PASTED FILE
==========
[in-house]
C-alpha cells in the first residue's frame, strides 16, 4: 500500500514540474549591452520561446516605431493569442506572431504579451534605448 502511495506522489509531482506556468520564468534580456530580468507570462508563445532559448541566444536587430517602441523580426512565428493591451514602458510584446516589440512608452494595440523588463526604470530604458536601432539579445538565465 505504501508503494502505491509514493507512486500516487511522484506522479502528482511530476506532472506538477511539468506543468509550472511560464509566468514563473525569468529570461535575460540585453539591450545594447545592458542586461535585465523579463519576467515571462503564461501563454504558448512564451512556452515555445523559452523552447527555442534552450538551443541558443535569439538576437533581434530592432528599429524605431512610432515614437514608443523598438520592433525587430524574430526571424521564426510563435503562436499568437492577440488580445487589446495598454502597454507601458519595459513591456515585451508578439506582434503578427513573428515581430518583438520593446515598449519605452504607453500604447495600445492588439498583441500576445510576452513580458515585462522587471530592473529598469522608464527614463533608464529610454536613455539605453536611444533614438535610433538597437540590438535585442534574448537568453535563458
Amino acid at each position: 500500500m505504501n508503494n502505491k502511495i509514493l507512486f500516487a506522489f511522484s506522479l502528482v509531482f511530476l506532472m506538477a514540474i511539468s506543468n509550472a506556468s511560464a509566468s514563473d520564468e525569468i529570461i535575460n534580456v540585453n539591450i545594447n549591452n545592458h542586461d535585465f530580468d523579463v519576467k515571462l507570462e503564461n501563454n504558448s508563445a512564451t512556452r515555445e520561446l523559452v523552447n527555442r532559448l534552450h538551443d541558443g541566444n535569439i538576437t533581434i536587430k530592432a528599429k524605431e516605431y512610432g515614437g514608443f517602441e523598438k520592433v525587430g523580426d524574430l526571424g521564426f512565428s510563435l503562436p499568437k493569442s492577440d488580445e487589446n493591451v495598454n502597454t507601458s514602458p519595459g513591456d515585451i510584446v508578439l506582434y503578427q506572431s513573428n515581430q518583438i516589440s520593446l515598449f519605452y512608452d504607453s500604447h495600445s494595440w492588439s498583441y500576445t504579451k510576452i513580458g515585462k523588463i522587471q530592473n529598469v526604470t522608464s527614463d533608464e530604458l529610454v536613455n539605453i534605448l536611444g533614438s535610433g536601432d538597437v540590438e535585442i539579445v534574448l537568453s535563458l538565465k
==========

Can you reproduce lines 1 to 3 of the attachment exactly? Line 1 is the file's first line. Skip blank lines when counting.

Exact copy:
[in-house]
C-alpha cells in the first residue's frame, strides 16, 4: 500500500514540474549591452520561446516605431493569442506572431504579451534605448 502511495506522489509531482506556468520564468534580456530580468507570462508563445532559448541566444536587430517602441523580426512565428493591451514602458510584446516589440512608452494595440523588463526604470530604458536601432539579445538565465 505504501508503494502505491509514493507512486500516487511522484506522479502528482511530476506532472506538477511539468506543468509550472511560464509566468514563473525569468529570461535575460540585453539591450545594447545592458542586461535585465523579463519576467515571462503564461501563454504558448512564451512556452515555445523559452523552447527555442534552450538551443541558443535569439538576437533581434530592432528599429524605431512610432515614437514608443523598438520592433525587430524574430526571424521564426510563435503562436499568437492577440488580445487589446495598454502597454507601458519595459513591456515585451508578439506582434503578427513573428515581430518583438520593446515598449519605452504607453500604447495600445492588439498583441500576445510576452513580458515585462522587471530592473529598469522608464527614463533608464529610454536613455539605453536611444533614438535610433538597437540590438535585442534574448537568453535563458
Amino acid at each position: 500500500m505504501n508503494n502505491k502511495i509514493l507512486f500516487a506522489f511522484s506522479l502528482v509531482f511530476l506532472m506538477a514540474i511539468s506543468n509550472a506556468s511560464a509566468s514563473d520564468e525569468i529570461i535575460n534580456v540585453n539591450i545594447n549591452n545592458h542586461d535585465f530580468d523579463v519576467k515571462l507570462e503564461n501563454n504558448s508563445a512564451t512556452r515555445e520561446l523559452v523552447n527555442r532559448l534552450h538551443d541558443g541566444n535569439i538576437t533581434i536587430k530592432a528599429k524605431e516605431y512610432g515614437g514608443f517602441e523598438k520592433v525587430g523580426d524574430l526571424g521564426f512565428s510563435l503562436p499568437k493569442s492577440d488580445e487589446n493591451v495598454n502597454t507601458s514602458p519595459g513591456d515585451i510584446v508578439l506582434y503578427q506572431s513573428n515581430q518583438i516589440s520593446l515598449f519605452y512608452d504607453s500604447h495600445s494595440w492588439s498583441y500576445t504579451k510576452i513580458g515585462k523588463i522587471q530592473n529598469v526604470t522608464s527614463d533608464e530604458l529610454v536613455n539605453i534605448l536611444g533614438s535610433g536601432d538597437v540590438e535585442i539579445v534574448l537568453s535563458l538565465k